Advertisers are telling the Federal Trade Commission that its rule implementing the Children's Online Privacy Protection Act (COPPA) is working and needs only tweaks around the edges.
In comments to the FTC, the Association of National Advertisers argued that its members "have historically demonstrated thoughtful and unwavering commitment to children’s privacy" and that the COPPA rule "its current form is workable and effective."
They say one thing working particularly well is the safe harbor the FTC gives from all of the COPPA rule so long as they adhere to self-regulatory standards providing at least as much protection as the rule. "The FTC should continue to encourage businesses to achieve safe harbor status by participating in approved self-regulatory programs and should continue to enable safe harbor programs to seek approval from the agency," ANA told the agency.
Where the FTC makes changes, they said, it should only be where necessary, avoiding changes that could decrease the availability of "quality and varied" online content or impair "healthy business competition."
They made clear of what changes they don't want to see. "We strongly oppose any Rule update that would require operators of general-audience platforms to police user ages or the content uploaded by others to such platforms," they said. They also said they should not weaken the requirement that a web site or online service operator must have "actual knowledge" that "it is collecting personal information directly from users of another website or online service that is directed to children" to be liable for that content. They argue that the standard is in statute anyway, and the FTC can't change it, but want to cover their bases.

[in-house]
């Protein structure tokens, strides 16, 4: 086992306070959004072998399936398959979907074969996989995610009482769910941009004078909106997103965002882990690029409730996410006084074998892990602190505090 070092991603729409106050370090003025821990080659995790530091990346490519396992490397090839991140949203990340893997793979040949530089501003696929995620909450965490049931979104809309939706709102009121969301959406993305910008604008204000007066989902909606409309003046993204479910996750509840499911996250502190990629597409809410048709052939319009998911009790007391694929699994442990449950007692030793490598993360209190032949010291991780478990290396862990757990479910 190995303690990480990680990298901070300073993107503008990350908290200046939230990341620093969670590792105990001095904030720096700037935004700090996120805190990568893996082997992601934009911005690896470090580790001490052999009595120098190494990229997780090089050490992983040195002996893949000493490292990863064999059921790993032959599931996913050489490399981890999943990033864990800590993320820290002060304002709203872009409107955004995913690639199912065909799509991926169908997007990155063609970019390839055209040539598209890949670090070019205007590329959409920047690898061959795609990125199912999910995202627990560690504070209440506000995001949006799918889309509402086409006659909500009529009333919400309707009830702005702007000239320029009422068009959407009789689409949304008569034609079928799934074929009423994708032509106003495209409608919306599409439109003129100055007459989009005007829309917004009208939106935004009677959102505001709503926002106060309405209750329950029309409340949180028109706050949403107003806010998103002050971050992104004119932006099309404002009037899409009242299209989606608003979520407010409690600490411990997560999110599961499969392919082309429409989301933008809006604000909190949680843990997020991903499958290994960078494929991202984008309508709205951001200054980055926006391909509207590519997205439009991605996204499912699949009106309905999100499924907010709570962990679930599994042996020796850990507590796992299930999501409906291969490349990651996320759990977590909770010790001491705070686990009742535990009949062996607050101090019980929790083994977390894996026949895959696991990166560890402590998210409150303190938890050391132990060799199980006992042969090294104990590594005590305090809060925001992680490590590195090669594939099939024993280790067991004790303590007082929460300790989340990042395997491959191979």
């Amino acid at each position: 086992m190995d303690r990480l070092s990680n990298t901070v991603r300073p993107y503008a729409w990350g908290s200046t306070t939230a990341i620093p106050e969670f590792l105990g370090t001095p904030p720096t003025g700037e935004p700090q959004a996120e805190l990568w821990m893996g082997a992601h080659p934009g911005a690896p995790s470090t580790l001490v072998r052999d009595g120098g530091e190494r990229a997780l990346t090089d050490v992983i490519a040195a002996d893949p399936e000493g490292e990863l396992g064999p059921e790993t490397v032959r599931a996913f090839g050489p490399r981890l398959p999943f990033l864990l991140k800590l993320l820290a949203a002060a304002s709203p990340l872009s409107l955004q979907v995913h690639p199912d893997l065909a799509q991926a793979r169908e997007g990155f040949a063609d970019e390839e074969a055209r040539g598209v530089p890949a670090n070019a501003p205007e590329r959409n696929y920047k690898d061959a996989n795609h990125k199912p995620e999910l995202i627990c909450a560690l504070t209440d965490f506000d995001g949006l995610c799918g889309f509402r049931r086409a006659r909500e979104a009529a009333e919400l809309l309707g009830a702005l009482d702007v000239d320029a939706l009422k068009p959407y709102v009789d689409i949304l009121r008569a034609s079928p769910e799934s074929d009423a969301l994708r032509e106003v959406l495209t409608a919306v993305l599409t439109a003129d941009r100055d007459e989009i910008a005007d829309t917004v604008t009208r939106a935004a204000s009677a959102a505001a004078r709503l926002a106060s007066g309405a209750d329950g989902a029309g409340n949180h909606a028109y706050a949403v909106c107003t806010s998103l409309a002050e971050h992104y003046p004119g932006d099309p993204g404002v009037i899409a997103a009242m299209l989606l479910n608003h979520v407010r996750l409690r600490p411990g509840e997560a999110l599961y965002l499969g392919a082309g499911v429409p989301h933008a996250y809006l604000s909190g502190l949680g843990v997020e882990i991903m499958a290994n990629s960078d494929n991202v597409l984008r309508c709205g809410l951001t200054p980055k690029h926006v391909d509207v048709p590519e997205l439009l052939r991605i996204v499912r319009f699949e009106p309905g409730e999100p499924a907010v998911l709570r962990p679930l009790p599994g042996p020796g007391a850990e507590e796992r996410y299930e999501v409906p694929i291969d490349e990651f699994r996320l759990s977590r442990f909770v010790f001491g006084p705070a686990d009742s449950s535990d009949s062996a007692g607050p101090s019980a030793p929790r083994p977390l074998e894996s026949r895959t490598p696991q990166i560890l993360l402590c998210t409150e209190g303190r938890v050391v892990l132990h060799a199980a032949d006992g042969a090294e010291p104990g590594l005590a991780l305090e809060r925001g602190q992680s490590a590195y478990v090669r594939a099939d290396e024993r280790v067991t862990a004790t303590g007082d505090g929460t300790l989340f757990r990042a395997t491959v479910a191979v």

They also don't want to expand the definition of a child-directed Web site subject to COPPA to ones with "large numbers" of child users. "We strongly oppose this
proposal because it lacks statutory authority and will create significant uncertainty, thereby further discouraging the development of online resources for children," they argue.
One of the changes ANA would like to see is clarification of the interaction between federal policy and "sweeping" state privacy laws."
Back in July, the FTC sought comment on its 2013 COPPA updates and whether it was time for more changes.
The FTC usually reviews rules every 10 years, but technological changes are driving the earlier review to make sure children are being protected in a world of widespread data collection for targeted advertising and marketing.
COPPA's author, Sen. Ed Markey (D-Mass.) is one of those arguing for the need to update its protections for those 12 and under and extending them to older children and youth.
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